United Kingdom

Understanding employee resilience: how employee listening tools can provide better insight

Jeff Fox

The need for a resilient workforce has never been more pressing – the last twelve months are testament to that.

Resilience is about adapting to potentially difficult or challenging situations; it’s about adjusting to change, with wellbeing more-or-less intact. But for employers to even begin to improve workforce resilience through the use of good health and wellbeing strategies, they need to first ascertain what the issues are:

  1. What are their employees struggling with?
  2. What are their concerns?
  3. What are their worries?

In essence, employers need to listen to their people.

Traditional surveys are one way of doing this: set a series of questions and provide multi-choice answers or space to write in a response. Except science has shown this isn’t always very effective, nor accurate. 

What people say doesn’t necessarily align to how people feel.

Just using traditional surveys which ask people to either strongly agree or strongly disagree with certain statements is a flawed approach. It doesn’t reflect an accurate picture of the workforce in terms of how people are feeling or how they believe they should respond and so recommendations which come out of the survey can be wrong, too.

Instead, next-gen employee listening tools can accurately assess how an individual is feeling rather than relying on what they’re saying, so can be much more effective. It’s like the iceberg analogy; surveys may be able to get at the tip, but they don’t get under the waterline. These newer surveys do just that. But how?

Utilises neuroscience methodology

Unlike traditional surveys which ask participants directly what they think about a given topic or issue, next-gen employee listening technology like Aon’s Reflection, use neuroscience practices, based on 30 to 40 years of academic research.

In some ways, these tools can seem a little counterintuitive because individuals are instructed to either press the ‘yes’ or ‘no’ key in response to a series of positive affirmations – this is where it gets clever. Imagine you’re told to respond ‘yes’ to the affirmation: ‘my workplace provides excellent coffee’ except you don’t agree with that statement. Neuroscience tells us that individuals will have marginally slower response times when we don’t agree with a statement. It’s these response times which help provide the key to how an employee is really feeling below the surface – just like the iceberg.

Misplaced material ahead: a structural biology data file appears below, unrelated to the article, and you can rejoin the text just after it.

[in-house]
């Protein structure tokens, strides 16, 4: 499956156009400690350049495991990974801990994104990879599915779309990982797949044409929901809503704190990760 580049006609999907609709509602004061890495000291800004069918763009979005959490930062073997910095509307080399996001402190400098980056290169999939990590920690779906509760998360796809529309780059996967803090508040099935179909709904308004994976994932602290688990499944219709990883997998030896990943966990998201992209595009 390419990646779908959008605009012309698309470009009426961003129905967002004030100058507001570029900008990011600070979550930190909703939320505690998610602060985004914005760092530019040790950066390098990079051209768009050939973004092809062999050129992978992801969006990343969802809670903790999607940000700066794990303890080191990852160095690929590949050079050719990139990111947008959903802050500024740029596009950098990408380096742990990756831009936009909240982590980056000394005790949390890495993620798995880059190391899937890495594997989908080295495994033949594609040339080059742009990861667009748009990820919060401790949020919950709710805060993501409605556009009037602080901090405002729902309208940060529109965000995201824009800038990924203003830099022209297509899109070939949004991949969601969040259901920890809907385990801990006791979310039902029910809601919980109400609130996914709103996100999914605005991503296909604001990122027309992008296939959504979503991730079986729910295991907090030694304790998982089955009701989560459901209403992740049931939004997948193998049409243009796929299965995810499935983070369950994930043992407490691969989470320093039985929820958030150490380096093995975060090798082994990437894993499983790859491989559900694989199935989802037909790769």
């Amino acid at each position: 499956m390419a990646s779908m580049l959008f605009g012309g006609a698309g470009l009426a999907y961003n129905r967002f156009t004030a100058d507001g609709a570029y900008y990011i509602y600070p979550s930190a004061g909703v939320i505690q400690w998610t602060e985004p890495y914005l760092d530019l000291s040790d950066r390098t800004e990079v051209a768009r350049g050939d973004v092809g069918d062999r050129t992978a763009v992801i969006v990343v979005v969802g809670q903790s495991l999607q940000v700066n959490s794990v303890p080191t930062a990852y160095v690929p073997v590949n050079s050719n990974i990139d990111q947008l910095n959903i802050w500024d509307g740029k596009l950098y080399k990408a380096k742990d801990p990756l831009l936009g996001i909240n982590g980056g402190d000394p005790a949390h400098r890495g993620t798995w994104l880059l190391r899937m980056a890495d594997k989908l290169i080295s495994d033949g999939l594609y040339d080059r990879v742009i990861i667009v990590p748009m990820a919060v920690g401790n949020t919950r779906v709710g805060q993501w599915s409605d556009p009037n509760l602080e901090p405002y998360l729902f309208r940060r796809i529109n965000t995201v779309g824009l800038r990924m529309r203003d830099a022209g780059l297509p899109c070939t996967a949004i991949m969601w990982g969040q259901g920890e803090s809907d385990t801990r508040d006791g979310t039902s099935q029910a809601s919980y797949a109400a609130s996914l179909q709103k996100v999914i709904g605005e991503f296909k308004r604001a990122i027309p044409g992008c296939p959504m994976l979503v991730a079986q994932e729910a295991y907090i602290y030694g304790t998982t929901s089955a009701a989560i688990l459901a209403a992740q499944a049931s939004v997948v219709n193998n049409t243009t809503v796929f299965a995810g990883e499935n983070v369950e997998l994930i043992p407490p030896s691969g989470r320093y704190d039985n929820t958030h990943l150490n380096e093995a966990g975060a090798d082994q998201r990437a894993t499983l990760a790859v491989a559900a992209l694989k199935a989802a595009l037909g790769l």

When presented with an affirmation, your brain’s neurons start to fire up literally in milliseconds. You are more cognitively predisposed to align to statements you agree with, so you’ll be quicker responding to those statements. The technology measures whether there is a marginal difference in response times.

Ultimately, the technology is monitoring the unconscious response to assess how they’re feeling rather than what they’re saying.

Removes participant bias

There can be a real issue with participant bias with traditional surveys where employees often try to second guess what their manager or employer may want them to say rather than what’s actually true for them. It may not even be conscious, but on some level, participants may be thinking, ‘who is going to look at these responses? What will my manager think? What’s the right answer?’.

We may live in the modern world but arguably we are of primitive minds: we have a lot of biases naturally built in which helped us survive for thousands of years. So now, when we respond to things, cognitive processes can sometimes get in the way, we may be too strategic in how we answer questions. There’s a tendency to answer questions based on how we perceive our employer wants us to answer them.

Next-gen employee listening technology removes this issue completely: it doesn’t ask participants directly what they think or feel about a certain issue, assessments are made purely on response times.

Compare and contrasts for richer data

But there is still a place for traditional surveys, especially when they are used alongside next-gen tools.

Comparing and contrasting the differences in results between the two methodologies can be really powerful.

Where sets of responses from both types of surveys are closely aligned, with next-gen tools backing up traditional surveys it shows that what employees are saying is actually the same as what they’re feeling. But if, on the other hand, there are massive deltas between the two, employers will know they’ve got a problem they need to address.

Ultimately, next-gen tools are about ‘getting below the surface’ to ascertain how employees are really feeling without asking them potentially uncomfortable questions like ‘are you happy with your pay band?’ or ‘how supportive has your employer been over the past year on a scale of 1 to 10?’. These tools help employers understand the true picture of employee feelings. It can show employers where their workforce is currently in terms of resilience and what the pinch points may be; this then can help drive health and wellbeing strategy because they’re starting from an authentic position based on powerful and accurate data.



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